What are some common respiratory conditions for which people claim compensation?

Respiratory condition is a common industrial disease claim, due to the number of workers who in the past have been exposed to poorly ventilated environments or hazardous chemicals. Here at ASD we successfully represent many claims for:

  • asbestos-related conditions such as
  • forms of chronic obstructive pulmonary disease (COPD) including
    • emphysema
    • chronic bronchitis
  • forms of pneumoconiosis, such as
  • occupational asthma

 

What can cause these lung or respiratory conditions?

Condition

Cause

Pleural plaques

Inhalation of asbestos particles

Diffuse pleural thickening

Inhalation of asbestos particles

Asbestosis

Inhalation of asbestos particles

Mesothelioma

Inhalation of asbestos particles

Emphysema

Long-term exposure to airborne irritants (such as manufacturing dusts or fumes)

Occupational asthma

Any asthmagenic agents present in the workplace, or existing asthma exacerbated by asthmagenic agents

Siderosis (welder’s lung)

Inhalation of iron particles

Silicosis

Inhalation of silica particles

Berylliosis

Beryllium (common in aerospace industries, beryllium mining, and the manufacturer of fluorescent light bulbs)

 

For more information on the respiratory conditions caused by the inhalation of asbestos, read our advice here:

 

What is an interstitial lung disease?

Interstitial lung disease is a group of more than 200 different lung diseases that typically affect the tissue of the airsacs (alveoli) in the lungs, and the space around them (the interstitium) – resulting in the alveoli becoming scarred and thickened. Examples of an interstitial lung disease include:

  • forms of pneumoconiosis, such as asbestosis
  • idiopathic pulmonary fibrosis
  • sarcoidosis

Interstitial lung diseases are different from obstructive airway diseases, which usually involve the narrowing or contracting of the bronchi. An example of an obstructive airway disease would be asthma or chronic bronchitis.

 

What about exposure to fumes?

As well as airborne irritants like workplace dust particles, fumes can cause significant health problems as they enter the body via the respiratory system:

Chromium poisoning

Chromium is a metal that also comes in various compounds. It can release toxic fumes during a number of industrial workplace activities, such as chrome plating, paint and dye mixing (especially in the pottery/ceramics, silk and wool industries), and the welding of stainless steel products. Chromium poisoning can be a single acute episode after a high-dose intense exposure, or a low-level chronic cumulative toxicity that is built up over a long period.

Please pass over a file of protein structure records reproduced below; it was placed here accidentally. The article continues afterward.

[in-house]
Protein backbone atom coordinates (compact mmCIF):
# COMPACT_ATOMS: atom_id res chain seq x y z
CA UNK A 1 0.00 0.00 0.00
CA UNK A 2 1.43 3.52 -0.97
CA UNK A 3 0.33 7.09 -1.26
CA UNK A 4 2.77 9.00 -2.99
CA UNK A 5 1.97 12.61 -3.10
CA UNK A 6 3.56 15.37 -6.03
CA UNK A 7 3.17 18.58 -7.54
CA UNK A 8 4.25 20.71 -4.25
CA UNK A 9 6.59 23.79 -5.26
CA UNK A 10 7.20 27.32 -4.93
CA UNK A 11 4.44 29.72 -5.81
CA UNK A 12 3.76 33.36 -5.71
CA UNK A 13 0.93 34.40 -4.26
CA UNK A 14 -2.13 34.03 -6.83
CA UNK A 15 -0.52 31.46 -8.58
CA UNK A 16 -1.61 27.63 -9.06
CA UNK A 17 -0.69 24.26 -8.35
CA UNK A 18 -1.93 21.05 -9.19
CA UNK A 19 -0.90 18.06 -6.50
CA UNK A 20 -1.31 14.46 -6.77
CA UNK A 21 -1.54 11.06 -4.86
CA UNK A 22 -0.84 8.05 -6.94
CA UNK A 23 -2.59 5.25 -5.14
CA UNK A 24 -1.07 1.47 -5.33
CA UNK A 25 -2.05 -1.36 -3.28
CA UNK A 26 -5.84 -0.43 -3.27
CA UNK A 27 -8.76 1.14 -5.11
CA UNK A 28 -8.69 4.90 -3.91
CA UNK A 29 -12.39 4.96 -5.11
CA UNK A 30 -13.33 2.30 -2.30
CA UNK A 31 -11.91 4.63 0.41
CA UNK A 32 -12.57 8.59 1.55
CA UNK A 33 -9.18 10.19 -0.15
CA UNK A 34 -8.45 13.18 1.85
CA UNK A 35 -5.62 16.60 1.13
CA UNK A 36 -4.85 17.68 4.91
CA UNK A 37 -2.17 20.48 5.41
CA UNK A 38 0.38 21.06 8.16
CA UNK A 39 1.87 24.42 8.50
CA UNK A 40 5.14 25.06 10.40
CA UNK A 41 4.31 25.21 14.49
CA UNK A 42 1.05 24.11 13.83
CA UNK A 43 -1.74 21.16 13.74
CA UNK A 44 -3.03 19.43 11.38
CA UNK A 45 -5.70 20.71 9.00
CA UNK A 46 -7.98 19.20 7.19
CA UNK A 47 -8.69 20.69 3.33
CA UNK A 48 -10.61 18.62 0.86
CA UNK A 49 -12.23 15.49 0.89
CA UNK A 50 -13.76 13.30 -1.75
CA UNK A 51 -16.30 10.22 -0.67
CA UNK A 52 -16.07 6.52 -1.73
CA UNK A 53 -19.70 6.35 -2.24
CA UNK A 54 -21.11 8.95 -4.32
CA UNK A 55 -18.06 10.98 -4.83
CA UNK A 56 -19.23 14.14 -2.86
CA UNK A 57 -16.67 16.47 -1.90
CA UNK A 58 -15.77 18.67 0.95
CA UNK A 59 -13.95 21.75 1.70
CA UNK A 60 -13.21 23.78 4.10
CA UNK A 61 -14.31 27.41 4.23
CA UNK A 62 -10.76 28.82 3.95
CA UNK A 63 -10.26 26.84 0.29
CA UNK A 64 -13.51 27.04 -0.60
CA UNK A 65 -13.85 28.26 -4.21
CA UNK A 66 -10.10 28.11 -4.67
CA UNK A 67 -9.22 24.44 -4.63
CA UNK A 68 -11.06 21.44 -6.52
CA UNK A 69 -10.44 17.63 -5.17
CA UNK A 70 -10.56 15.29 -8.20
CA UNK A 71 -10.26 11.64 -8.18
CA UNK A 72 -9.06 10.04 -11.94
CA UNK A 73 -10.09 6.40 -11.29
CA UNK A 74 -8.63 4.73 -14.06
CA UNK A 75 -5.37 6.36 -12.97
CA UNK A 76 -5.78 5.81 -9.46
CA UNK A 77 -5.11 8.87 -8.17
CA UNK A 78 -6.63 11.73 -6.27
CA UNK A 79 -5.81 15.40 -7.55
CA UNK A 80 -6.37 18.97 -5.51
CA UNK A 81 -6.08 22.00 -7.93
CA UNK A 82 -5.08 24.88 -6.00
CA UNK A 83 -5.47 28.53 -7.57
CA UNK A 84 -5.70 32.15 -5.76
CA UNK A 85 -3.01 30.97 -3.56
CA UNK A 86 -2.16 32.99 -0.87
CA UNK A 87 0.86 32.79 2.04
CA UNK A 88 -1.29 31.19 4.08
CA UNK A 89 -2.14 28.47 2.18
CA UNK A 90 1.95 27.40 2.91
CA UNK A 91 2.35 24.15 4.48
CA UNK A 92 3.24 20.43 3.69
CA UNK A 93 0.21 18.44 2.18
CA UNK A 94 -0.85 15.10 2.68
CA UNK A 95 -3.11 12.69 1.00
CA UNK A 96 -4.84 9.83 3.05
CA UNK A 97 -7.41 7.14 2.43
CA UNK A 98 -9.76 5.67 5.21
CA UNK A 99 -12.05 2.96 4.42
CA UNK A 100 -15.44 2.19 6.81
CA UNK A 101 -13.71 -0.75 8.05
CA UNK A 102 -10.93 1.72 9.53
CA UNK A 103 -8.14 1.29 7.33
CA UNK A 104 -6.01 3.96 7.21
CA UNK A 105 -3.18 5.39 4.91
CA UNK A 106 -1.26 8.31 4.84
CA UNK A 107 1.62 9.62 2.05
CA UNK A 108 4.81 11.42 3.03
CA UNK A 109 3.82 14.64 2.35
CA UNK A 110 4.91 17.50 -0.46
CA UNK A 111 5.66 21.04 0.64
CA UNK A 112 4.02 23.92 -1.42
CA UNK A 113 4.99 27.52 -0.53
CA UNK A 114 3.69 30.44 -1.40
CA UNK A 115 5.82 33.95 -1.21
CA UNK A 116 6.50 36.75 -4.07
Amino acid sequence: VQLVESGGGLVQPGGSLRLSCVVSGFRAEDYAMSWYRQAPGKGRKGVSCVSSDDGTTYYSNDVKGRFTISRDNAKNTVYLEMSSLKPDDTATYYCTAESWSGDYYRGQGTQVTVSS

Chromium poisoning can cause a number of health problems, including respiratory issues such as occupational asthma, chronic bronchitis, lung inflammation or obstruction, and lung cancer.

Your employer can be found negligent if they didn’t provide you with the necessary protective equipment/clothing while you were working with chromium.

 

Carbon monoxide

The silent killer, carbon monoxide fumes can come from any kind of defective household appliance, from faulty boilers and central heating systems, to cookers and fires, as well as from running vehicles or burning stoves in an unventilated area. Low-level exposure can bring on tension-like headaches as well as breathing difficulties, nausea, tiredness and confusions.  Acute carbon monoxide often results in brain damage or death.

You may be able to claim compensation for carbon monoxide poisoning if your employer (or even a private landlord for your home) is found negligent for not ensuring the proper servicing or installation of appliances, or for not providing adequate ventilation in an enclosed area.

 

How are lung diseases and respiratory conditions diagnosed?

Typically, symptoms of a respiratory condition will manifest first as a productive (ie, phlegmy), persistent cough. Diagnosis is typically by a spirometry test to measure lung function and/or a chest x-ray to detect any unusual occurrences in the chest area. If more detail is required, then a CT scan can be performed.

 

Can I die from a lung or respiratory condition?

Many respiratory conditions can be chronic yet non-fatal, although it is possible that many can later develop fatal complications, such as respiratory failure, or have a knock-on effect on other organs outside of the respiratory system (such as weakening the heart).